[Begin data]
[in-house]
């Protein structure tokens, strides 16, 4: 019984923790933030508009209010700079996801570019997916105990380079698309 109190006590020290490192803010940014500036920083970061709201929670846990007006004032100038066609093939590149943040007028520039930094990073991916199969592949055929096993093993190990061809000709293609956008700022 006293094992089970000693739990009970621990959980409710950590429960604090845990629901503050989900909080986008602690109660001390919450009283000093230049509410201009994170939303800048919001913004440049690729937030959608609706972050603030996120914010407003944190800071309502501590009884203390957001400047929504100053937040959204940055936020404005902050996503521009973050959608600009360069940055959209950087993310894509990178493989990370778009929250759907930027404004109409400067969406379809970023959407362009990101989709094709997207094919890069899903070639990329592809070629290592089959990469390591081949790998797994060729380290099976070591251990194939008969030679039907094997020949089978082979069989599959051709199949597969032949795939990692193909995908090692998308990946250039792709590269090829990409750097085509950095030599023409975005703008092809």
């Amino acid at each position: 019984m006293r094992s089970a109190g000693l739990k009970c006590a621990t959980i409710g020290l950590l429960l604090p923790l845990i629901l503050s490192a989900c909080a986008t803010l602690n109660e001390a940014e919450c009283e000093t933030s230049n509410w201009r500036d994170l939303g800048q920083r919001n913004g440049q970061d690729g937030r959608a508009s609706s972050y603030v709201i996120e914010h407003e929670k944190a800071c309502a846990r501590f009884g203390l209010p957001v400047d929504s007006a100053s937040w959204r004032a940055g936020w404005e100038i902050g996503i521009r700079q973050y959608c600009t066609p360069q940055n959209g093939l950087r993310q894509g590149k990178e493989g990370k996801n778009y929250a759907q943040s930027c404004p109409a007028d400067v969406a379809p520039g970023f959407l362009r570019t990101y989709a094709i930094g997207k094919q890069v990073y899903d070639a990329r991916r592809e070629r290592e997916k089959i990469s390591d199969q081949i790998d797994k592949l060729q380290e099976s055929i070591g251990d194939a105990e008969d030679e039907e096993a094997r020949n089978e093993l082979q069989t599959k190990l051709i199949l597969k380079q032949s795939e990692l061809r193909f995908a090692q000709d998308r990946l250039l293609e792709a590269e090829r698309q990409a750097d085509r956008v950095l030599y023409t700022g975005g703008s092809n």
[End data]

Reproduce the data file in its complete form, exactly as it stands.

[in-house]
């Protein structure tokens, strides 16, 4: 019984923790933030508009209010700079996801570019997916105990380079698309 109190006590020290490192803010940014500036920083970061709201929670846990007006004032100038066609093939590149943040007028520039930094990073991916199969592949055929096993093993190990061809000709293609956008700022 006293094992089970000693739990009970621990959980409710950590429960604090845990629901503050989900909080986008602690109660001390919450009283000093230049509410201009994170939303800048919001913004440049690729937030959608609706972050603030996120914010407003944190800071309502501590009884203390957001400047929504100053937040959204940055936020404005902050996503521009973050959608600009360069940055959209950087993310894509990178493989990370778009929250759907930027404004109409400067969406379809970023959407362009990101989709094709997207094919890069899903070639990329592809070629290592089959990469390591081949790998797994060729380290099976070591251990194939008969030679039907094997020949089978082979069989599959051709199949597969032949795939990692193909995908090692998308990946250039792709590269090829990409750097085509950095030599023409975005703008092809």
């Amino acid at each position: 019984m006293r094992s089970a109190g000693l739990k009970c006590a621990t959980i409710g020290l950590l429960l604090p923790l845990i629901l503050s490192a989900c909080a986008t803010l602690n109660e001390a940014e919450c009283e000093t933030s230049n509410w201009r500036d994170l939303g800048q920083r919001n913004g440049q970061d690729g937030r959608a508009s609706s972050y603030v709201i996120e914010h407003e929670k944190a800071c309502a846990r501590f009884g203390l209010p957001v400047d929504s007006a100053s937040w959204r004032a940055g936020w404005e100038i902050g996503i521009r700079q973050y959608c600009t066609p360069q940055n959209g093939l950087r993310q894509g590149k990178e493989g990370k996801n778009y929250a759907q943040s930027c404004p109409a007028d400067v969406a379809p520039g970023f959407l362009r570019t990101y989709a094709i930094g997207k094919q890069v990073y899903d070639a990329r991916r592809e070629r290592e997916k089959i990469s390591d199969q081949i790998d797994k592949l060729q380290e099976s055929i070591g251990d194939a105990e008969d030679e039907e096993a094997r020949n089978e093993l082979q069989t599959k190990l051709i199949l597969k380079q032949s795939e990692l061809r193909f995908a090692q000709d998308r990946l250039l293609e792709a590269e090829r698309q990409a750097d085509r956008v950095l030599y023409t700022g975005g703008s092809n």